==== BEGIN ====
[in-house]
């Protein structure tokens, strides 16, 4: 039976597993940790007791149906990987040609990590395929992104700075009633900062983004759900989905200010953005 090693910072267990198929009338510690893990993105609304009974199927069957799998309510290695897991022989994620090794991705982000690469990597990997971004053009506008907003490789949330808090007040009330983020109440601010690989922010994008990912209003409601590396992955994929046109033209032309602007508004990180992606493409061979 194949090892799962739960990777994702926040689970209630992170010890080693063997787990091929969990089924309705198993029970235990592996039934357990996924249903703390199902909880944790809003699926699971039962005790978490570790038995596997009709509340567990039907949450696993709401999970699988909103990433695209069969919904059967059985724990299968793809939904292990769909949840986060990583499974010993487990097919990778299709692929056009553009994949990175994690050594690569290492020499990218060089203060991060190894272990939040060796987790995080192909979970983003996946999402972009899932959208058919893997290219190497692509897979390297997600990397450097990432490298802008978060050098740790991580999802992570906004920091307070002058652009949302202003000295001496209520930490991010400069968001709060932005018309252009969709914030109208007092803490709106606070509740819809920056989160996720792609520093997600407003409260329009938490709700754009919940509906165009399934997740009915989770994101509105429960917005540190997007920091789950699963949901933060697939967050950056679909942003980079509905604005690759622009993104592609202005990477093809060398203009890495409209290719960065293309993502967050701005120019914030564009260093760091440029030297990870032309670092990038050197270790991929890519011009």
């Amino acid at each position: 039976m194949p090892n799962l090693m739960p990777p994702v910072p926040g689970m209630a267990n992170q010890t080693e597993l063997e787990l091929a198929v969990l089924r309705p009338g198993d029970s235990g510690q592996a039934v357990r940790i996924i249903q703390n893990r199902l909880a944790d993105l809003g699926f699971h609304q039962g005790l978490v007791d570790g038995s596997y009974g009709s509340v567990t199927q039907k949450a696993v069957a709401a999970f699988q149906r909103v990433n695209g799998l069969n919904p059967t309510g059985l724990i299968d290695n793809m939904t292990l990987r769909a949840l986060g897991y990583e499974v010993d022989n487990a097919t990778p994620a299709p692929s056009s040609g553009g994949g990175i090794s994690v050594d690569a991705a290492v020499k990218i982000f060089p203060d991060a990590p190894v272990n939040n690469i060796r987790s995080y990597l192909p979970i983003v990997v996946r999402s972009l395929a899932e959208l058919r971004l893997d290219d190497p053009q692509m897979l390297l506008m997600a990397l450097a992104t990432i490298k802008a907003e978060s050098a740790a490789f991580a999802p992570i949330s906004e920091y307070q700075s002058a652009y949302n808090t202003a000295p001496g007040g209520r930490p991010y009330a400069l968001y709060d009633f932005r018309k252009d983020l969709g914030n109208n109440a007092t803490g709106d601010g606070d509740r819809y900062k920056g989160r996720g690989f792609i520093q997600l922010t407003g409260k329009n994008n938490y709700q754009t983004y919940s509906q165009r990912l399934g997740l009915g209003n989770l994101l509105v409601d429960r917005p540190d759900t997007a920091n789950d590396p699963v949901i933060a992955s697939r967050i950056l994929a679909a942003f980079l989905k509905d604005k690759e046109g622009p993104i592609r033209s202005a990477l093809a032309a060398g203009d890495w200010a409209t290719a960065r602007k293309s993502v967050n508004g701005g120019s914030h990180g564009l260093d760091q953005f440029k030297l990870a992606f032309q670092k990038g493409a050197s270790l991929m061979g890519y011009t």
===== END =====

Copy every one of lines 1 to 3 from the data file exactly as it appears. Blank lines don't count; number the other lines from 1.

[in-house]
């Protein structure tokens, strides 16, 4: 039976597993940790007791149906990987040609990590395929992104700075009633900062983004759900989905200010953005 090693910072267990198929009338510690893990993105609304009974199927069957799998309510290695897991022989994620090794991705982000690469990597990997971004053009506008907003490789949330808090007040009330983020109440601010690989922010994008990912209003409601590396992955994929046109033209032309602007508004990180992606493409061979 194949090892799962739960990777994702926040689970209630992170010890080693063997787990091929969990089924309705198993029970235990592996039934357990996924249903703390199902909880944790809003699926699971039962005790978490570790038995596997009709509340567990039907949450696993709401999970699988909103990433695209069969919904059967059985724990299968793809939904292990769909949840986060990583499974010993487990097919990778299709692929056009553009994949990175994690050594690569290492020499990218060089203060991060190894272990939040060796987790995080192909979970983003996946999402972009899932959208058919893997290219190497692509897979390297997600990397450097990432490298802008978060050098740790991580999802992570906004920091307070002058652009949302202003000295001496209520930490991010400069968001709060932005018309252009969709914030109208007092803490709106606070509740819809920056989160996720792609520093997600407003409260329009938490709700754009919940509906165009399934997740009915989770994101509105429960917005540190997007920091789950699963949901933060697939967050950056679909942003980079509905604005690759622009993104592609202005990477093809060398203009890495409209290719960065293309993502967050701005120019914030564009260093760091440029030297990870032309670092990038050197270790991929890519011009």
């Amino acid at each position: 039976m194949p090892n799962l090693m739960p990777p994702v910072p926040g689970m209630a267990n992170q010890t080693e597993l063997e787990l091929a198929v969990l089924r309705p009338g198993d029970s235990g510690q592996a039934v357990r940790i996924i249903q703390n893990r199902l909880a944790d993105l809003g699926f699971h609304q039962g005790l978490v007791d570790g038995s596997y009974g009709s509340v567990t199927q039907k949450a696993v069957a709401a999970f699988q149906r909103v990433n695209g799998l069969n919904p059967t309510g059985l724990i299968d290695n793809m939904t292990l990987r769909a949840l986060g897991y990583e499974v010993d022989n487990a097919t990778p994620a299709p692929s056009s040609g553009g994949g990175i090794s994690v050594d690569a991705a290492v020499k990218i982000f060089p203060d991060a990590p190894v272990n939040n690469i060796r987790s995080y990597l192909p979970i983003v990997v996946r999402s972009l395929a899932e959208l058919r971004l893997d290219d190497p053009q692509m897979l390297l506008m997600a990397l450097a992104t990432i490298k802008a907003e978060s050098a740790a490789f991580a999802p992570i949330s906004e920091y307070q700075s002058a652009y949302n808090t202003a000295p001496g007040g209520r930490p991010y009330a400069l968001y709060d009633f932005r018309k252009d983020l969709g914030n109208n109440a007092t803490g709106d601010g606070d509740r819809y900062k920056g989160r996720g690989f792609i520093q997600l922010t407003g409260k329009n994008n938490y709700q754009t983004y919940s509906q165009r990912l399934g997740l009915g209003n989770l994101l509105v409601d429960r917005p540190d759900t997007a920091n789950d590396p699963v949901i933060a992955s697939r967050i950056l994929a679909a942003f980079l989905k509905d604005k690759e046109g622009p993104i592609r033209s202005a990477l093809a032309a060398g203009d890495w200010a409209t290719a960065r602007k293309s993502v967050n508004g701005g120019s914030h990180g564009l260093d760091q953005f440029k030297l990870a992606f032309q670092k990038g493409a050197s270790l991929m061979g890519y011009t």